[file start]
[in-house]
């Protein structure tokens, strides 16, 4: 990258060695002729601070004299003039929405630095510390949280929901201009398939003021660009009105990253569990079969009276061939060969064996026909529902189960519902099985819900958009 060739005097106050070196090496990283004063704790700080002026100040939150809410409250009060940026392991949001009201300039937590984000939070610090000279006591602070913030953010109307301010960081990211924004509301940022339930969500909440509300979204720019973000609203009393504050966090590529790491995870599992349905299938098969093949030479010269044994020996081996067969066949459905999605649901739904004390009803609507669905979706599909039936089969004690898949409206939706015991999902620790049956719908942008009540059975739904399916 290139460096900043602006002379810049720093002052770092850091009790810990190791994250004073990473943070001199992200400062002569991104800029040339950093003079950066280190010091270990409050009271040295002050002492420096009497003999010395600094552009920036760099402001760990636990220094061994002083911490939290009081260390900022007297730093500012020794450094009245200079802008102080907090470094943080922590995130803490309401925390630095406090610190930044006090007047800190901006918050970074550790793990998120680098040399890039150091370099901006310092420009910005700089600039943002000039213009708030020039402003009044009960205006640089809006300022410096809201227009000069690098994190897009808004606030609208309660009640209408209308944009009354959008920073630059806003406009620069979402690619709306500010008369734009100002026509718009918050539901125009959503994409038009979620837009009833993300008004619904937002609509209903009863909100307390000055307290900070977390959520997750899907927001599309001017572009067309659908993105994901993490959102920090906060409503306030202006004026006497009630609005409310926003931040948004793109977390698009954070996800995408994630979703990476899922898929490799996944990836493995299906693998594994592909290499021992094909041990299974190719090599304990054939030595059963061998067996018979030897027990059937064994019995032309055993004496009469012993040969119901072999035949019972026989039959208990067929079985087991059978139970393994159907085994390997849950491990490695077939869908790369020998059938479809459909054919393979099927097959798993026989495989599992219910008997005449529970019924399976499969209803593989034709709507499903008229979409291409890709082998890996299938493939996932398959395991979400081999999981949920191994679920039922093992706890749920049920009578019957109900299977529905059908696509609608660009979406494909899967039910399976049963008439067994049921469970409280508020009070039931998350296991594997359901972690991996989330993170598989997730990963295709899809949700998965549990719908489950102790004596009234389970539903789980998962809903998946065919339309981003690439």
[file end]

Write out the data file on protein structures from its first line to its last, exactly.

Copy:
[in-house]
């Protein structure tokens, strides 16, 4: 990258060695002729601070004299003039929405630095510390949280929901201009398939003021660009009105990253569990079969009276061939060969064996026909529902189960519902099985819900958009 060739005097106050070196090496990283004063704790700080002026100040939150809410409250009060940026392991949001009201300039937590984000939070610090000279006591602070913030953010109307301010960081990211924004509301940022339930969500909440509300979204720019973000609203009393504050966090590529790491995870599992349905299938098969093949030479010269044994020996081996067969066949459905999605649901739904004390009803609507669905979706599909039936089969004690898949409206939706015991999902620790049956719908942008009540059975739904399916 290139460096900043602006002379810049720093002052770092850091009790810990190791994250004073990473943070001199992200400062002569991104800029040339950093003079950066280190010091270990409050009271040295002050002492420096009497003999010395600094552009920036760099402001760990636990220094061994002083911490939290009081260390900022007297730093500012020794450094009245200079802008102080907090470094943080922590995130803490309401925390630095406090610190930044006090007047800190901006918050970074550790793990998120680098040399890039150091370099901006310092420009910005700089600039943002000039213009708030020039402003009044009960205006640089809006300022410096809201227009000069690098994190897009808004606030609208309660009640209408209308944009009354959008920073630059806003406009620069979402690619709306500010008369734009100002026509718009918050539901125009959503994409038009979620837009009833993300008004619904937002609509209903009863909100307390000055307290900070977390959520997750899907927001599309001017572009067309659908993105994901993490959102920090906060409503306030202006004026006497009630609005409310926003931040948004793109977390698009954070996800995408994630979703990476899922898929490799996944990836493995299906693998594994592909290499021992094909041990299974190719090599304990054939030595059963061998067996018979030897027990059937064994019995032309055993004496009469012993040969119901072999035949019972026989039959208990067929079985087991059978139970393994159907085994390997849950491990490695077939869908790369020998059938479809459909054919393979099927097959798993026989495989599992219910008997005449529970019924399976499969209803593989034709709507499903008229979409291409890709082998890996299938493939996932398959395991979400081999999981949920191994679920039922093992706890749920049920009578019957109900299977529905059908696509609608660009979406494909899967039910399976049963008439067994049921469970409280508020009070039931998350296991594997359901972690991996989330993170598989997730990963295709899809949700998965549990719908489950102790004596009234389970539903789980998962809903998946065919339309981003690439």